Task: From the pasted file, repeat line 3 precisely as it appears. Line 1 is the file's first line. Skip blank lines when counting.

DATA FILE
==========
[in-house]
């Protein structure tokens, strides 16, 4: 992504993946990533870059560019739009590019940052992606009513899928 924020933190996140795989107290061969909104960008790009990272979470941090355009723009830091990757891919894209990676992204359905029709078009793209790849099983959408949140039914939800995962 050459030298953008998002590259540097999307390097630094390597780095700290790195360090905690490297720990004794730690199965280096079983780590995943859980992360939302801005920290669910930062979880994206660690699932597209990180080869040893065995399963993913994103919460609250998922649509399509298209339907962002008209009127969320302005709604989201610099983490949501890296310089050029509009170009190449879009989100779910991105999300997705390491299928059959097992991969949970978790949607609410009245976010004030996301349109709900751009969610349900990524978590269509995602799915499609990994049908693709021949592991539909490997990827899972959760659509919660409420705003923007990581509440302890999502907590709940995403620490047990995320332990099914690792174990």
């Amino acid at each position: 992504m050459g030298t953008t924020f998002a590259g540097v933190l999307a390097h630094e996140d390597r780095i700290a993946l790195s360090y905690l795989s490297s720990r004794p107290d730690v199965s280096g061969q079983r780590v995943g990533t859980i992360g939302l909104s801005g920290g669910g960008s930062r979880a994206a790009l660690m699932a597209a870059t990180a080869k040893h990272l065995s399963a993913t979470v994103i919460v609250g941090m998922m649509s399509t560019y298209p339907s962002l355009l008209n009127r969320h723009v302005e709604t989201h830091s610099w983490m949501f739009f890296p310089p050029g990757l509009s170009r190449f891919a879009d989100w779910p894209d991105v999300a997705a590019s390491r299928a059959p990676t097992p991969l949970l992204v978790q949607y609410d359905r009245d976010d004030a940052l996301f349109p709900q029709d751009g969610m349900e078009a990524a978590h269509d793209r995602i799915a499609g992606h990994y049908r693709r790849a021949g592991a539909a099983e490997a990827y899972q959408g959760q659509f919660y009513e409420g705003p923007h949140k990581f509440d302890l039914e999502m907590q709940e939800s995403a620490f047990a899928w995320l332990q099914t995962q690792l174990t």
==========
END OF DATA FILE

């Amino acid at each position: 992504m050459g030298t953008t924020f998002a590259g540097v933190l999307a390097h630094e996140d390597r780095i700290a993946l790195s360090y905690l795989s490297s720990r004794p107290d730690v199965s280096g061969q079983r780590v995943g990533t859980i992360g939302l909104s801005g920290g669910g960008s930062r979880a994206a790009l660690m699932a597209a870059t990180a080869k040893h990272l065995s399963a993913t979470v994103i919460v609250g941090m998922m649509s399509t560019y298209p339907s962002l355009l008209n009127r969320h723009v302005e709604t989201h830091s610099w983490m949501f739009f890296p310089p050029g990757l509009s170009r190449f891919a879009d989100w779910p894209d991105v999300a997705a590019s390491r299928a059959p990676t097992p991969l949970l992204v978790q949607y609410d359905r009245d976010d004030a940052l996301f349109p709900q029709d751009g969610m349900e078009a990524a978590h269509d793209r995602i799915a499609g992606h990994y049908r693709r790849a021949g592991a539909a099983e490997a990827y899972q959408g959760q659509f919660y009513e409420g705003p923007h949140k990581f509440d302890l039914e999502m907590q709940e939800s995403a620490f047990a899928w995320l332990q099914t995962q690792l174990t």